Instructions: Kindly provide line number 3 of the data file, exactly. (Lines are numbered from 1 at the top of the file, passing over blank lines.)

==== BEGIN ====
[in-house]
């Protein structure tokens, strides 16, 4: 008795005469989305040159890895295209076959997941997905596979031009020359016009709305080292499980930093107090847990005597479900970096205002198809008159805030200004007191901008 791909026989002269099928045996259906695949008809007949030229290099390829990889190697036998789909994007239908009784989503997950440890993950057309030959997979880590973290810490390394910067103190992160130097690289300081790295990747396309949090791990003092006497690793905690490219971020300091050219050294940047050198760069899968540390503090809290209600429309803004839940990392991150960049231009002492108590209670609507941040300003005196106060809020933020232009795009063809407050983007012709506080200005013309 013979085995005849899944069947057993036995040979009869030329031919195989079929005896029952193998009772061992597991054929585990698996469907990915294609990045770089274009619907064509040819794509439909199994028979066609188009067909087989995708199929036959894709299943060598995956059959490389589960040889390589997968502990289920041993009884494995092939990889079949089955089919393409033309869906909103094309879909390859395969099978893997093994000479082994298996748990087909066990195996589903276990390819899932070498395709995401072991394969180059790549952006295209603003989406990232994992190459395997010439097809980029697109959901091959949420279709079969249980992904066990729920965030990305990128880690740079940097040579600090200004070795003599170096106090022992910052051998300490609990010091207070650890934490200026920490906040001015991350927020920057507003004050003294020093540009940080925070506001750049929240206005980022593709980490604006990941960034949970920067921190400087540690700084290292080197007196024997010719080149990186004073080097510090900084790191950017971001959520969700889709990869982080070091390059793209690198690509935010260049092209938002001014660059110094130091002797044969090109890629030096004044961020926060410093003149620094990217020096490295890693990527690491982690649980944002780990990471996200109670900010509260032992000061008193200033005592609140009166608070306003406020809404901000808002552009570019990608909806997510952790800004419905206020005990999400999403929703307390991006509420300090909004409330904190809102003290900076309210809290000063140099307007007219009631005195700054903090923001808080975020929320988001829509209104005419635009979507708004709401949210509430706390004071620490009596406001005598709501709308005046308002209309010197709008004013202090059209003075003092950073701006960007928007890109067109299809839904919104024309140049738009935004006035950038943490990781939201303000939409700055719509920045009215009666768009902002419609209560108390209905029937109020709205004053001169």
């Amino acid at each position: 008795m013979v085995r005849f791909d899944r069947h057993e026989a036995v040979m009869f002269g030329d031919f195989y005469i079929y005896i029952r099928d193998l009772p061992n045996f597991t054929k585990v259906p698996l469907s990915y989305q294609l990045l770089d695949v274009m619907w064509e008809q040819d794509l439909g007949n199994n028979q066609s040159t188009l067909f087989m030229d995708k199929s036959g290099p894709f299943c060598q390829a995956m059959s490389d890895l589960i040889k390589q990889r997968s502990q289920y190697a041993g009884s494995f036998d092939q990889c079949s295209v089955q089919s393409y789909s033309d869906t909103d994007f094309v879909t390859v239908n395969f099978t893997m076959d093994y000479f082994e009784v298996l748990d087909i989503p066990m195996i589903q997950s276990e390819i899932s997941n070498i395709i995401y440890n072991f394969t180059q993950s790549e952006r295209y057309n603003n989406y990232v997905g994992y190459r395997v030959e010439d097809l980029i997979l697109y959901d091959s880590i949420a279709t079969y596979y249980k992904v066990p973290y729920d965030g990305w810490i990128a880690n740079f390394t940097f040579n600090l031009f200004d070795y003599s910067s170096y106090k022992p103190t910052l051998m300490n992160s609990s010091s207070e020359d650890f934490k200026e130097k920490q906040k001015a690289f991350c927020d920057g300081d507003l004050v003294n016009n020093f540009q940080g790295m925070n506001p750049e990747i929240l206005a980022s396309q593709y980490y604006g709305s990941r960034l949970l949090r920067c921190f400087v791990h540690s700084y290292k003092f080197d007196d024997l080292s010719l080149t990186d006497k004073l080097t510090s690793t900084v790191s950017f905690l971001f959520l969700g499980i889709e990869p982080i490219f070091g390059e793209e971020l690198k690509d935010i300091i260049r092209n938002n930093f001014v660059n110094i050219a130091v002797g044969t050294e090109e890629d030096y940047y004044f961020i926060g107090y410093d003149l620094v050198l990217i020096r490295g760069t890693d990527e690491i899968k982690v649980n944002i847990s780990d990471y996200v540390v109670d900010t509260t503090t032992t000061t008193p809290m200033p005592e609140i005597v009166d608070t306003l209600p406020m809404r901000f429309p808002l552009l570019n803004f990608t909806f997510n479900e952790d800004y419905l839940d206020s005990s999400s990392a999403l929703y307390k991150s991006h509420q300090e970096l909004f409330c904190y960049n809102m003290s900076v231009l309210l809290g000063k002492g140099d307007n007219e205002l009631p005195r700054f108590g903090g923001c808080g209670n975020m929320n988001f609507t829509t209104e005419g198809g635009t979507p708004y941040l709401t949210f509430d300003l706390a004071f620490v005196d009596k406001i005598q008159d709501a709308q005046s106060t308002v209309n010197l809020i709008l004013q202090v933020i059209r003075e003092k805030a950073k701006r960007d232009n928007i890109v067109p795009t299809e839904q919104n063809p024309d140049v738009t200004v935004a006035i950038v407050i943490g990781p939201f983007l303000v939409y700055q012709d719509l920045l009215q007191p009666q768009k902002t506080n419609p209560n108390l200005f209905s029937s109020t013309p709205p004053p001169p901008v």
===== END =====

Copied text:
């Amino acid at each position: 008795m013979v085995r005849f791909d899944r069947h057993e026989a036995v040979m009869f002269g030329d031919f195989y005469i079929y005896i029952r099928d193998l009772p061992n045996f597991t054929k585990v259906p698996l469907s990915y989305q294609l990045l770089d695949v274009m619907w064509e008809q040819d794509l439909g007949n199994n028979q066609s040159t188009l067909f087989m030229d995708k199929s036959g290099p894709f299943c060598q390829a995956m059959s490389d890895l589960i040889k390589q990889r997968s502990q289920y190697a041993g009884s494995f036998d092939q990889c079949s295209v089955q089919s393409y789909s033309d869906t909103d994007f094309v879909t390859v239908n395969f099978t893997m076959d093994y000479f082994e009784v298996l748990d087909i989503p066990m195996i589903q997950s276990e390819i899932s997941n070498i395709i995401y440890n072991f394969t180059q993950s790549e952006r295209y057309n603003n989406y990232v997905g994992y190459r395997v030959e010439d097809l980029i997979l697109y959901d091959s880590i949420a279709t079969y596979y249980k992904v066990p973290y729920d965030g990305w810490i990128a880690n740079f390394t940097f040579n600090l031009f200004d070795y003599s910067s170096y106090k022992p103190t910052l051998m300490n992160s609990s010091s207070e020359d650890f934490k200026e130097k920490q906040k001015a690289f991350c927020d920057g300081d507003l004050v003294n016009n020093f540009q940080g790295m925070n506001p750049e990747i929240l206005a980022s396309q593709y980490y604006g709305s990941r960034l949970l949090r920067c921190f400087v791990h540690s700084y290292k003092f080197d007196d024997l080292s010719l080149t990186d006497k004073l080097t510090s690793t900084v790191s950017f905690l971001f959520l969700g499980i889709e990869p982080i490219f070091g390059e793209e971020l690198k690509d935010i300091i260049r092209n938002n930093f001014v660059n110094i050219a130091v002797g044969t050294e090109e890629d030096y940047y004044f961020i926060g107090y410093d003149l620094v050198l990217i020096r490295g760069t890693d990527e690491i899968k982690v649980n944002i847990s780990d990471y996200v540390v109670d900010t509260t503090t032992t000061t008193p809290m200033p005592e609140i005597v009166d608070t306003l209600p406020m809404r901000f429309p808002l552009l570019n803004f990608t909806f997510n479900e952790d800004y419905l839940d206020s005990s999400s990392a999403l929703y307390k991150s991006h509420q300090e970096l909004f409330c904190y960049n809102m003290s900076v231009l309210l809290g000063k002492g140099d307007n007219e205002l009631p005195r700054f108590g903090g923001c808080g209670n975020m929320n988001f609507t829509t209104e005419g198809g635009t979507p708004y941040l709401t949210f509430d300003l706390a004071f620490v005196d009596k406001i005598q008159d709501a709308q005046s106060t308002v209309n010197l809020i709008l004013q202090v933020i059209r003075e003092k805030a950073k701006r960007d232009n928007i890109v067109p795009t299809e839904q919104n063809p024309d140049v738009t200004v935004a006035i950038v407050i943490g990781p939201f983007l303000v939409y700055q012709d719509l920045l009215q007191p009666q768009k902002t506080n419609p209560n108390l200005f209905s029937s109020t013309p709205p004053p001169p901008v």